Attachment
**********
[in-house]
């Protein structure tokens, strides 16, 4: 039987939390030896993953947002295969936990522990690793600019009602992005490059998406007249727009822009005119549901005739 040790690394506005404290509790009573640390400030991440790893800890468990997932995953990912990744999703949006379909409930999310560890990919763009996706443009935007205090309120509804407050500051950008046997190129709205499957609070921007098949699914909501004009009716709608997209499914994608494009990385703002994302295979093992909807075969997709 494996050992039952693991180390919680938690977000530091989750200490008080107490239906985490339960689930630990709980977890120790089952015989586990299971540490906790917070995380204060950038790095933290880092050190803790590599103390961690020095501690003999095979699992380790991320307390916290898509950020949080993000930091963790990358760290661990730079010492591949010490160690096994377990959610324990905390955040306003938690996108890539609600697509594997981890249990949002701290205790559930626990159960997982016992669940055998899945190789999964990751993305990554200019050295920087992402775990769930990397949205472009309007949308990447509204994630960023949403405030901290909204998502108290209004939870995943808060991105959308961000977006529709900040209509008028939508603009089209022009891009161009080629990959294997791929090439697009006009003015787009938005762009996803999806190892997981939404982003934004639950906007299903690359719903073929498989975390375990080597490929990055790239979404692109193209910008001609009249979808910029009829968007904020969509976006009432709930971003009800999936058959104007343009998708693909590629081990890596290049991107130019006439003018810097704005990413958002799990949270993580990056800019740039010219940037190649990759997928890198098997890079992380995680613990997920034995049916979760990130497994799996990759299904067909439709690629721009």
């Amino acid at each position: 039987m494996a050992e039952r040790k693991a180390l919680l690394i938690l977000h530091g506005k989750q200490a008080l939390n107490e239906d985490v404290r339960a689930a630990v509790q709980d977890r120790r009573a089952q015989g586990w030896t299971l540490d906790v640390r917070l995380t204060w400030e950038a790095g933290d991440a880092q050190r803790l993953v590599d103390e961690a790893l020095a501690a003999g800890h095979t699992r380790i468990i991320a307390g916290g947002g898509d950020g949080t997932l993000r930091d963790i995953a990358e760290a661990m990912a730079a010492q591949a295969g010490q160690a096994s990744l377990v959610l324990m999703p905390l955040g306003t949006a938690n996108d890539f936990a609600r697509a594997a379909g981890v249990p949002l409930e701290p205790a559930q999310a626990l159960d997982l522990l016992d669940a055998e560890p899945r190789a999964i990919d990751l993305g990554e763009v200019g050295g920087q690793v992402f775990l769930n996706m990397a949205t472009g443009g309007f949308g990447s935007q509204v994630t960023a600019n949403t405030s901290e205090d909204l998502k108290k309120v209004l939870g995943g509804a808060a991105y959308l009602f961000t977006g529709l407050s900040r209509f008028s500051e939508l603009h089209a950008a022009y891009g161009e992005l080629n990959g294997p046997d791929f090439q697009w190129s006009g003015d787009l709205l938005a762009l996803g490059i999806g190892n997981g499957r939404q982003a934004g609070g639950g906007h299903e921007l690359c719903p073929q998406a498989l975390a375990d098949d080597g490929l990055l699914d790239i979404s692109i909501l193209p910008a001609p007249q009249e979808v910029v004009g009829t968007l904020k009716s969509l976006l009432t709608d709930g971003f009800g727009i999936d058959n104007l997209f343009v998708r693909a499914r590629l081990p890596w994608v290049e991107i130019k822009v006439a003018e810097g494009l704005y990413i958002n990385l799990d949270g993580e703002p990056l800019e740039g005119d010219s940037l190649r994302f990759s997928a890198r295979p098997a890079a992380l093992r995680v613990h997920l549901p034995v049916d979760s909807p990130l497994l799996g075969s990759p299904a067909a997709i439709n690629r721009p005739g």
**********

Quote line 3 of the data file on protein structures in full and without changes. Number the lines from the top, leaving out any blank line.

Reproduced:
């Amino acid at each position: 039987m494996a050992e039952r040790k693991a180390l919680l690394i938690l977000h530091g506005k989750q200490a008080l939390n107490e239906d985490v404290r339960a689930a630990v509790q709980d977890r120790r009573a089952q015989g586990w030896t299971l540490d906790v640390r917070l995380t204060w400030e950038a790095g933290d991440a880092q050190r803790l993953v590599d103390e961690a790893l020095a501690a003999g800890h095979t699992r380790i468990i991320a307390g916290g947002g898509d950020g949080t997932l993000r930091d963790i995953a990358e760290a661990m990912a730079a010492q591949a295969g010490q160690a096994s990744l377990v959610l324990m999703p905390l955040g306003t949006a938690n996108d890539f936990a609600r697509a594997a379909g981890v249990p949002l409930e701290p205790a559930q999310a626990l159960d997982l522990l016992d669940a055998e560890p899945r190789a999964i990919d990751l993305g990554e763009v200019g050295g920087q690793v992402f775990l769930n996706m990397a949205t472009g443009g309007f949308g990447s935007q509204v994630t960023a600019n949403t405030s901290e205090d909204l998502k108290k309120v209004l939870g995943g509804a808060a991105y959308l009602f961000t977006g529709l407050s900040r209509f008028s500051e939508l603009h089209a950008a022009y891009g161009e992005l080629n990959g294997p046997d791929f090439q697009w190129s006009g003015d787009l709205l938005a762009l996803g490059i999806g190892n997981g499957r939404q982003a934004g609070g639950g906007h299903e921007l690359c719903p073929q998406a498989l975390a375990d098949d080597g490929l990055l699914d790239i979404s692109i909501l193209p910008a001609p007249q009249e979808v910029v004009g009829t968007l904020k009716s969509l976006l009432t709608d709930g971003f009800g727009i999936d058959n104007l997209f343009v998708r693909a499914r590629l081990p890596w994608v290049e991107i130019k822009v006439a003018e810097g494009l704005y990413i958002n990385l799990d949270g993580e703002p990056l800019e740039g005119d010219s940037l190649r994302f990759s997928a890198r295979p098997a890079a992380l093992r995680v613990h997920l549901p034995v049916d979760s909807p990130l497994l799996g075969s990759p299904a067909a997709i439709n690629r721009p005739g």